As the light dimmed, we worried over a bank of clouds that so rudely parked itself on the northern horizon staging area and questioned whether we would be disappointed yet again.
After waiting another fifteen minutes our eyes adjusted to the increasingly dark sky and noticed a faint glow peeking over and through that stubborn cloud bank. There wasn't much color to delineate but it was noticeably brighter than the surrounding sky. Surely this light was not coming from primitive Isle Royale, Mi., over 60 miles to the north.
It was time to photograph. The sky continued to darken and emphasizing a now green cast to the horizon. Like excited kids, we began to capture images ever adjusting the exposures to optimum settings. To our amazement, the camera was much better at discerning the true colors of the event unfolding before us. I later learned that our eyes rely on rods and cones to aid our vision. The rods interpret most of the color renditions and the cones work mostly on blacks and whites or brightness. When the brightness dims, the rods can no longer interpret color as they can in the daytime rendering us somewhat color impaired in dim light. However, we were astonished to find that our cameras were not so handicapped by the low light and the faint hues now spreading across the horizon. We discovered beautiful colors on our display screens after each capture and were further astonished to see how quickly the colors of the aurora were changing in density, color, and shape.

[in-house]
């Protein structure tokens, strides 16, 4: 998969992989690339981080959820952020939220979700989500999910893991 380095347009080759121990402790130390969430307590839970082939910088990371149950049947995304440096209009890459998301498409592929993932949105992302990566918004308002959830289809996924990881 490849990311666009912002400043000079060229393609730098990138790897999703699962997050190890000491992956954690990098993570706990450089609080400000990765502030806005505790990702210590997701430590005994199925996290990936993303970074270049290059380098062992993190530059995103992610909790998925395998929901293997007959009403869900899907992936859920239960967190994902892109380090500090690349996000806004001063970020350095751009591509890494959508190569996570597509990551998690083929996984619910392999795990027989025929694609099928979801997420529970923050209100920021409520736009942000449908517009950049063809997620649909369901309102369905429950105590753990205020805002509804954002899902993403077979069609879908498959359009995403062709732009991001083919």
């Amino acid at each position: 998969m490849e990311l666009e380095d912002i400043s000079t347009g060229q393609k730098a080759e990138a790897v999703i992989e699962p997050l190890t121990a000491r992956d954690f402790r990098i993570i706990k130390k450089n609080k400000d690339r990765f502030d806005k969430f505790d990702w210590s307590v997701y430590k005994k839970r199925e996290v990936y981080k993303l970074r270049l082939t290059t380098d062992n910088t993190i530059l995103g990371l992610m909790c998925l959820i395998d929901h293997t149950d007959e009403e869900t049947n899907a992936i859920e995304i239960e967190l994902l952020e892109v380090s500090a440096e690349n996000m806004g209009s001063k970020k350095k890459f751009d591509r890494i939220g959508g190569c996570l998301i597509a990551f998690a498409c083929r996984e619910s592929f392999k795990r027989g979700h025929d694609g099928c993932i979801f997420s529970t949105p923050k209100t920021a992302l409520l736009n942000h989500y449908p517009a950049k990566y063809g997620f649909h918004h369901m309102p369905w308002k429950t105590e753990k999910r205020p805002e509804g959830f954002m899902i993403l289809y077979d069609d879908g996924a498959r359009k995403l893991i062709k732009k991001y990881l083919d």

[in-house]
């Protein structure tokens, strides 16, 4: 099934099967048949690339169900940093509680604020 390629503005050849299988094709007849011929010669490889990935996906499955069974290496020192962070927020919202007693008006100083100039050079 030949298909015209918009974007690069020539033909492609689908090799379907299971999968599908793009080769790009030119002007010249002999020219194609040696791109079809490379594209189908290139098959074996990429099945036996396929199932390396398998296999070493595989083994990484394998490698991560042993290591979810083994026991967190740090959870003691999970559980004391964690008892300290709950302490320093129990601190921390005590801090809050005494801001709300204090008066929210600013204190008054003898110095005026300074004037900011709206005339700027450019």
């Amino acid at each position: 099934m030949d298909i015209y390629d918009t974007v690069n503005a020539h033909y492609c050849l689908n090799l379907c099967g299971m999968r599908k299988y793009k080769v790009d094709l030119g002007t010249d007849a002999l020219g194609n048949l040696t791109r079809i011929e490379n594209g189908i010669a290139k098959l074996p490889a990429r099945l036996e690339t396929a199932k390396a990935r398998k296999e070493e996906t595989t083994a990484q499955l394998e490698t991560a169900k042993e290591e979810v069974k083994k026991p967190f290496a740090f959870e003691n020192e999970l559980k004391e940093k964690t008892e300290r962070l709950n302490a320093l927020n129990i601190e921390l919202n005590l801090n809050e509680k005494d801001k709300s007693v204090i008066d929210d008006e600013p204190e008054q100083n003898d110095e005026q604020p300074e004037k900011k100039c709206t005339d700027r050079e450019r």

With a sense of accomplishment, we photographed for about four hours often pausing as the aurora waxed and waned. In the end, our spontaneous trip to the north proved to be great success. We had succeeded in accomplishing a life-long goal. The science behind the making of the aurora is quite complex but the sheer beauty is all you need to be humbled reminded of the wonderful gifts accessible to us here on earth.
If you love art but cant visit the Art Institute of Chicago, the museum has taken a step to assist you in your taste for art appreciation with the aid of high resolution photography. The museum has photographed over 52,000 works of art in hi-res and can be viewed in their Collection section of their website https://www.artic.edu/collection. Viewing these masterpieces from afar is one thing but this collection can now be viewed in such detail that individual brush strokes and color blending techniques of some of the greatest artists in history are clearly visible providing the viewer and new level of appreciation. Further, the works can be downloaded for public usage using the Creative Commons Zero (CC0) license.
Below is an example of one of my favorite paintings (and with detail) Claude Monet's Arrival of the Normandy Train, Gare Saint-Lazare, 1877.
A very nice gesture by the Art Institute of Chicago (and whoever produced those high-resolution images).
No more excuses for avoiding your monthly dose of art appreciation!